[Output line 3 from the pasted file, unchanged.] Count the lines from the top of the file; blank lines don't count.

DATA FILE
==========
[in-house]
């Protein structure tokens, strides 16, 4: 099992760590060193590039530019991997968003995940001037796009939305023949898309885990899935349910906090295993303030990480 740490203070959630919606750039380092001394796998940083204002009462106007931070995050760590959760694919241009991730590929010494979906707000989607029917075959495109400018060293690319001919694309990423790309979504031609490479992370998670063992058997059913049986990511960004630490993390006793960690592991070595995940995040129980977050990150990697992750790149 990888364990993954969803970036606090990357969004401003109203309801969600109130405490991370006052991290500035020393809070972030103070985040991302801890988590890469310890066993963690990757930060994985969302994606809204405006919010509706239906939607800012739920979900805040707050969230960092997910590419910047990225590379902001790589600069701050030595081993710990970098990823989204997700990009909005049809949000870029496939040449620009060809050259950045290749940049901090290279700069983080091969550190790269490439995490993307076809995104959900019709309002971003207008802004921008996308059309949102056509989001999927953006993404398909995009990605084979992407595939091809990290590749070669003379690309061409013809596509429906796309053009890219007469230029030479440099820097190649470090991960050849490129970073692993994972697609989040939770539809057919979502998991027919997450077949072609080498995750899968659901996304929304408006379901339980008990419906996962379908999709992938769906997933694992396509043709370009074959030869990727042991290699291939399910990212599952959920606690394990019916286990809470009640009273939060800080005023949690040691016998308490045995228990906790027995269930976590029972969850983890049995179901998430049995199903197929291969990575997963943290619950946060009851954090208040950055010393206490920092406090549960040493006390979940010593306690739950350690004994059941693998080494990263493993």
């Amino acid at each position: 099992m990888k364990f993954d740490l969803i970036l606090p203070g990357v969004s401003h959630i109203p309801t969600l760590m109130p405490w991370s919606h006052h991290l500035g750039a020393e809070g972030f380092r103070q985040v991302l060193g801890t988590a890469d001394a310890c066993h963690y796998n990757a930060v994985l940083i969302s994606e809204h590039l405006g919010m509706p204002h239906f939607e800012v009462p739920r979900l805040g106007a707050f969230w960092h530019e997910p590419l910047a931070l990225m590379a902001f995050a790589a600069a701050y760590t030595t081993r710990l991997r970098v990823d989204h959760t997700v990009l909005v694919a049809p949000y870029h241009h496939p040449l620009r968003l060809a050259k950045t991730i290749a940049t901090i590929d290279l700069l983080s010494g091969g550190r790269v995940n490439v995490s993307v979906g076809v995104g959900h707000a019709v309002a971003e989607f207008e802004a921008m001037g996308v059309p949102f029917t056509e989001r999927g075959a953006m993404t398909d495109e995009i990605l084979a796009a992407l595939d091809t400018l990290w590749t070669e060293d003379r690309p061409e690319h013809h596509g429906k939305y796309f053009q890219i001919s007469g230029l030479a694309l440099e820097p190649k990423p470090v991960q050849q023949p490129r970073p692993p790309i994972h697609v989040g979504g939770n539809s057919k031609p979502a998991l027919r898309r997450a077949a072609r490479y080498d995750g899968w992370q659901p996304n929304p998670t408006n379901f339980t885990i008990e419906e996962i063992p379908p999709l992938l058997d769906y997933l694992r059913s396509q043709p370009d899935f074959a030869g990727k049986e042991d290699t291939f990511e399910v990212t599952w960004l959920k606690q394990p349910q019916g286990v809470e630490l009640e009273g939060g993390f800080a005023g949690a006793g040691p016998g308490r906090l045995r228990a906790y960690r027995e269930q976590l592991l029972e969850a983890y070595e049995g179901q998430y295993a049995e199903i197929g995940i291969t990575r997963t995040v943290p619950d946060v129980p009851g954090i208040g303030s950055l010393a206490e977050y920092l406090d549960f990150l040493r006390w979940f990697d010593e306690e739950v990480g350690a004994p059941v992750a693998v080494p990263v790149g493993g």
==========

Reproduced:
């Amino acid at each position: 099992m990888k364990f993954d740490l969803i970036l606090p203070g990357v969004s401003h959630i109203p309801t969600l760590m109130p405490w991370s919606h006052h991290l500035g750039a020393e809070g972030f380092r103070q985040v991302l060193g801890t988590a890469d001394a310890c066993h963690y796998n990757a930060v994985l940083i969302s994606e809204h590039l405006g919010m509706p204002h239906f939607e800012v009462p739920r979900l805040g106007a707050f969230w960092h530019e997910p590419l910047a931070l990225m590379a902001f995050a790589a600069a701050y760590t030595t081993r710990l991997r970098v990823d989204h959760t997700v990009l909005v694919a049809p949000y870029h241009h496939p040449l620009r968003l060809a050259k950045t991730i290749a940049t901090i590929d290279l700069l983080s010494g091969g550190r790269v995940n490439v995490s993307v979906g076809v995104g959900h707000a019709v309002a971003e989607f207008e802004a921008m001037g996308v059309p949102f029917t056509e989001r999927g075959a953006m993404t398909d495109e995009i990605l084979a796009a992407l595939d091809t400018l990290w590749t070669e060293d003379r690309p061409e690319h013809h596509g429906k939305y796309f053009q890219i001919s007469g230029l030479a694309l440099e820097p190649k990423p470090v991960q050849q023949p490129r970073p692993p790309i994972h697609v989040g979504g939770n539809s057919k031609p979502a998991l027919r898309r997450a077949a072609r490479y080498d995750g899968w992370q659901p996304n929304p998670t408006n379901f339980t885990i008990e419906e996962i063992p379908p999709l992938l058997d769906y997933l694992r059913s396509q043709p370009d899935f074959a030869g990727k049986e042991d290699t291939f990511e399910v990212t599952w960004l959920k606690q394990p349910q019916g286990v809470e630490l009640e009273g939060g993390f800080a005023g949690a006793g040691p016998g308490r906090l045995r228990a906790y960690r027995e269930q976590l592991l029972e969850a983890y070595e049995g179901q998430y295993a049995e199903i197929g995940i291969t990575r997963t995040v943290p619950d946060v129980p009851g954090i208040g303030s950055l010393a206490e977050y920092l406090d549960f990150l040493r006390w979940f990697d010593e306690e739950v990480g350690a004994p059941v992750a693998v080494p990263v790149g493993g």